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J Med Microbiol. 2007 Jun;56(Pt 6):755-61.

Rapid characterization of the normal and disturbed vaginal microbiota by application of 16S rRNA gene terminal RFLP fingerprinting.

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  • 1Institute of Medical Microbiology, Otto-von-Guericke-University Magdeburg, 39120 Magdeburg, Germany. frank.thies@medizin.uni-magdeburg.de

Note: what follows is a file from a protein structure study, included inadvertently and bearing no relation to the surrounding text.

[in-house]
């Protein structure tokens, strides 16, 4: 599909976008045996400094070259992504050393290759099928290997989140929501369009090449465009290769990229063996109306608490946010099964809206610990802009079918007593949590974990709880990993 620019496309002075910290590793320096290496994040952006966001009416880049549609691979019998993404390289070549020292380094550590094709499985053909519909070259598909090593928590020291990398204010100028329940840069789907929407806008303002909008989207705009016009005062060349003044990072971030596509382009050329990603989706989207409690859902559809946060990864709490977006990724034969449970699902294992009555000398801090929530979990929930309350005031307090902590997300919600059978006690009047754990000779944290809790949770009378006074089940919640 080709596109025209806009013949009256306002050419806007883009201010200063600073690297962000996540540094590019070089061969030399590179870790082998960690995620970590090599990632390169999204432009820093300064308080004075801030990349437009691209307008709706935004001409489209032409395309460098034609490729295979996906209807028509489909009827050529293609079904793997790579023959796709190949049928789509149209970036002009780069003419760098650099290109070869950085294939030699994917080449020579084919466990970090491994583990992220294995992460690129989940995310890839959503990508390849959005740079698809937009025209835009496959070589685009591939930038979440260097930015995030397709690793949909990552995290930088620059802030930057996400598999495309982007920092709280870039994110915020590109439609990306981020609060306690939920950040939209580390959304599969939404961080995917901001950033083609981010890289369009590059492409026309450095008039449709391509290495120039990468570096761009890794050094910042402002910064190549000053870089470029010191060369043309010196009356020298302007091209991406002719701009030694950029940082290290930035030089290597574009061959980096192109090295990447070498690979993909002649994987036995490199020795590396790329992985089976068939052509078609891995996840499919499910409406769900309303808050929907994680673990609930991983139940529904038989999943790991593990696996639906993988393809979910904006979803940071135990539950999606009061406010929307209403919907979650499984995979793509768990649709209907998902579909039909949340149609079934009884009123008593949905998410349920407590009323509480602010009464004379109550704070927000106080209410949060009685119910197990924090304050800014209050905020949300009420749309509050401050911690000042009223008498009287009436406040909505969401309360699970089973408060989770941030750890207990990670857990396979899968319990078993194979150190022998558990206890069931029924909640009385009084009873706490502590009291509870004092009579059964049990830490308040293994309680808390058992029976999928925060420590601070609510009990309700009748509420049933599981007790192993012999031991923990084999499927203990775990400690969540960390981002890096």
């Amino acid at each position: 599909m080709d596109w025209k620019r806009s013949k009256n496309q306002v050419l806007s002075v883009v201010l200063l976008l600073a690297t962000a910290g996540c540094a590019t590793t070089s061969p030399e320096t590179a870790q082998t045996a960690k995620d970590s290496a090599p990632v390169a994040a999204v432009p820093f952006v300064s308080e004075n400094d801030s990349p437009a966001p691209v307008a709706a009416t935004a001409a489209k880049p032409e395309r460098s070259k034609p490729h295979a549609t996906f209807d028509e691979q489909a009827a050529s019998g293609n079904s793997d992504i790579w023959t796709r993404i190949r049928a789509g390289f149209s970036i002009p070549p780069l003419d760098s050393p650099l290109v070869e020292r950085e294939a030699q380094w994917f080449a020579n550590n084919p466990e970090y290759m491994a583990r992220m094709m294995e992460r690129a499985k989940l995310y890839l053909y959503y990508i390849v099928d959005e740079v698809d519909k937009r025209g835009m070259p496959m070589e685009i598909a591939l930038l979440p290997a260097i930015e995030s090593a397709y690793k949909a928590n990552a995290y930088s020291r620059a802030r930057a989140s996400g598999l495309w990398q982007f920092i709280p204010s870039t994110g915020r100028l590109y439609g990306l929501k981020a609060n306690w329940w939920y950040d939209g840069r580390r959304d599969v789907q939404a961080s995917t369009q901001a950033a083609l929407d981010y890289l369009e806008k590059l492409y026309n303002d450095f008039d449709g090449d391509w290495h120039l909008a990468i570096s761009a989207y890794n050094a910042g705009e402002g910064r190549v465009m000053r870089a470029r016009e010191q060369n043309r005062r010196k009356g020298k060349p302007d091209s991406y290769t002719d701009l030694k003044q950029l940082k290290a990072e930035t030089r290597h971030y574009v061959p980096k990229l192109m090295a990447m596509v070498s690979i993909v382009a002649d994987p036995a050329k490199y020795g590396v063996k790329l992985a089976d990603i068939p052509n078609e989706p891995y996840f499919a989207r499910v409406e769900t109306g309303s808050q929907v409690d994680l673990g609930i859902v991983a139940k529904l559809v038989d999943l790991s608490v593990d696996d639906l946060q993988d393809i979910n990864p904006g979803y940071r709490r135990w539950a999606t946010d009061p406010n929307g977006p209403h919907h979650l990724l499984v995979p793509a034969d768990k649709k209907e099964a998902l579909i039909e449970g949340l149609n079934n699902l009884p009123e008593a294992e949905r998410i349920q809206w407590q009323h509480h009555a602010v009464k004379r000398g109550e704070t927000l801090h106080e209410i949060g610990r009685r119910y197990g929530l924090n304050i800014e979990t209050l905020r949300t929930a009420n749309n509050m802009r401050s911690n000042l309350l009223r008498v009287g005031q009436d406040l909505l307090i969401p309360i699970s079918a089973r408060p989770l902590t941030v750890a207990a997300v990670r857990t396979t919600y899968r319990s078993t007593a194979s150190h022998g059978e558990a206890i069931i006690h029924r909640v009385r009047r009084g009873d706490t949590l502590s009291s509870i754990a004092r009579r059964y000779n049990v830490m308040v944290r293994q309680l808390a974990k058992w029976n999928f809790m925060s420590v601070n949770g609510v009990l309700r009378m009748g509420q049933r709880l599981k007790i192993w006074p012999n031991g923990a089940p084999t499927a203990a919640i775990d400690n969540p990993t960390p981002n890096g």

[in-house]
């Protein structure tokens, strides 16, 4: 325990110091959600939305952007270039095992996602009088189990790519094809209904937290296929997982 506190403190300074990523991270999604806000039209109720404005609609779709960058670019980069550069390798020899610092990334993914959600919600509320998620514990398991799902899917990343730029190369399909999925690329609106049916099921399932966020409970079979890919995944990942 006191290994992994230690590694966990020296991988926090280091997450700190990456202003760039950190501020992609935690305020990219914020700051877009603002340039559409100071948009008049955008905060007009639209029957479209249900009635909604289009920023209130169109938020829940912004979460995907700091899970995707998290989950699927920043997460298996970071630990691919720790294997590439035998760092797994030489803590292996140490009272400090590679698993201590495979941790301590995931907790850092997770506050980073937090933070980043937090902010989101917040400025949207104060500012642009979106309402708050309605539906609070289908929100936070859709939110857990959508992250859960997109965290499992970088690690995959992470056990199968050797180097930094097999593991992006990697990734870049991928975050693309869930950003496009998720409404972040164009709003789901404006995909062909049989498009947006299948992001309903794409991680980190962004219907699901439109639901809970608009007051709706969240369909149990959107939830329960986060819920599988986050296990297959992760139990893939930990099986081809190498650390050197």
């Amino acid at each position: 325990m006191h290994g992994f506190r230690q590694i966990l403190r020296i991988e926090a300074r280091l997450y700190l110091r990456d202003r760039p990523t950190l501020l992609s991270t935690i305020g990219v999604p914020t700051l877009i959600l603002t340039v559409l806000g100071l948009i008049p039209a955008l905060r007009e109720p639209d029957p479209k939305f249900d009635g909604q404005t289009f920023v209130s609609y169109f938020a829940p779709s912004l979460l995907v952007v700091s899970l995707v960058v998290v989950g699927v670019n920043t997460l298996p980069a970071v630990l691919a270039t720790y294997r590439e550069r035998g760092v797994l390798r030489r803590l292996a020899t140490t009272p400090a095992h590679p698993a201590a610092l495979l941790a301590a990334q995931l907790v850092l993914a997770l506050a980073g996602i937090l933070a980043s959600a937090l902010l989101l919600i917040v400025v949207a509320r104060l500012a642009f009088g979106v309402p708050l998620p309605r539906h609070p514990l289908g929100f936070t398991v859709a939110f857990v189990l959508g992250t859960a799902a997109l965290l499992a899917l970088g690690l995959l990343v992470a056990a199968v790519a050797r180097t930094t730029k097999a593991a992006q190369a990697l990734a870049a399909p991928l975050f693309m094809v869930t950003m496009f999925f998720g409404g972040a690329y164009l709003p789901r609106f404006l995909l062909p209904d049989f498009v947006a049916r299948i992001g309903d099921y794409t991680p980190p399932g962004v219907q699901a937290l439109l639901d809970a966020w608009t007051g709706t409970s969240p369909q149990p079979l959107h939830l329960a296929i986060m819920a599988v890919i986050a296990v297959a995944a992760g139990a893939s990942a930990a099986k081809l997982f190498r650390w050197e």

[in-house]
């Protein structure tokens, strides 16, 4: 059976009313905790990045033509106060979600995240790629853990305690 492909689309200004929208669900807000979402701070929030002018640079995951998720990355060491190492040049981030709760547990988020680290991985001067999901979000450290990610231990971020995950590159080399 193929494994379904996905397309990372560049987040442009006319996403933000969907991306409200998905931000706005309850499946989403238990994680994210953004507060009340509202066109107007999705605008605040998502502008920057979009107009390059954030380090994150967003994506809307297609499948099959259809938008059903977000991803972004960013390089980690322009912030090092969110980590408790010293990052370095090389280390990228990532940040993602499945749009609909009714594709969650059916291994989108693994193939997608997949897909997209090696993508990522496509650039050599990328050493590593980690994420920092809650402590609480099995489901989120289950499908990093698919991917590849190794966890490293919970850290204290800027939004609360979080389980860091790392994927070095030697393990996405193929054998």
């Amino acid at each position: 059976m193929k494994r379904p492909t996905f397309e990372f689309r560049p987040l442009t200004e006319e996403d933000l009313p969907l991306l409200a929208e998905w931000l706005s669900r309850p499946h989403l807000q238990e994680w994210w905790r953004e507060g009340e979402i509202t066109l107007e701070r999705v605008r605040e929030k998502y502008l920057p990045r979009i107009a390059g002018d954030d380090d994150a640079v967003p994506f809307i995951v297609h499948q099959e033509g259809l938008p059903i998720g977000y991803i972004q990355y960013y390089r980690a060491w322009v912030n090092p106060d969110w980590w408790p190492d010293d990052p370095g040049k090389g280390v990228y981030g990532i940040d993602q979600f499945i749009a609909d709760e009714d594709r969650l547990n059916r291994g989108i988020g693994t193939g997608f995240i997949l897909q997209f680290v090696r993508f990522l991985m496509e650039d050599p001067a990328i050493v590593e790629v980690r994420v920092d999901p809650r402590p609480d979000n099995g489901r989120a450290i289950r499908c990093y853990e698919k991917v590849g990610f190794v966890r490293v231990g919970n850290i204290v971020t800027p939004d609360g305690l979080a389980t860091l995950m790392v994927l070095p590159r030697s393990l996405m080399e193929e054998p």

Bacterial vaginosis (BV) is a prevalent infection in women of reproductive age associated with numerous sequelae, including preterm delivery, amniotic fluid infections and an increased risk of acquiring sexually transmitted diseases. The vaginal microbiota in BV patients is characterized by a shift from lactobacilli to a diverse spectrum of mostly anaerobic bacteria. In this study, terminal restriction fragment length polymorphism (T-RFLP) was used to characterize the vaginal bacterial communities from 50 women with BV and 20 healthy subjects. In the BV samples, 23 species or phylotypes from 17 genera could be identified, including Atopobium vaginae, Megasphaera sp., Lactobacillus iners, Gardnerella vaginalis and three recently described phylotypes from the order Clostridiales. The number of detected species or phylotypes was on average 6.3 per sample (range 2-14). In contrast, in normal samples, only Lactobacillus species could be identified. In conclusion, T-RFLP provides a rapid and reliable technique to investigate the diversity of the predominant vaginal microbiota and allows differentiation of the flora of BV and healthy women. As such, T-RFLP may be helpful both in the diagnosis of BV from vaginal fluids and in a better understanding of the bacterial succession involved in the aetiology of BV.

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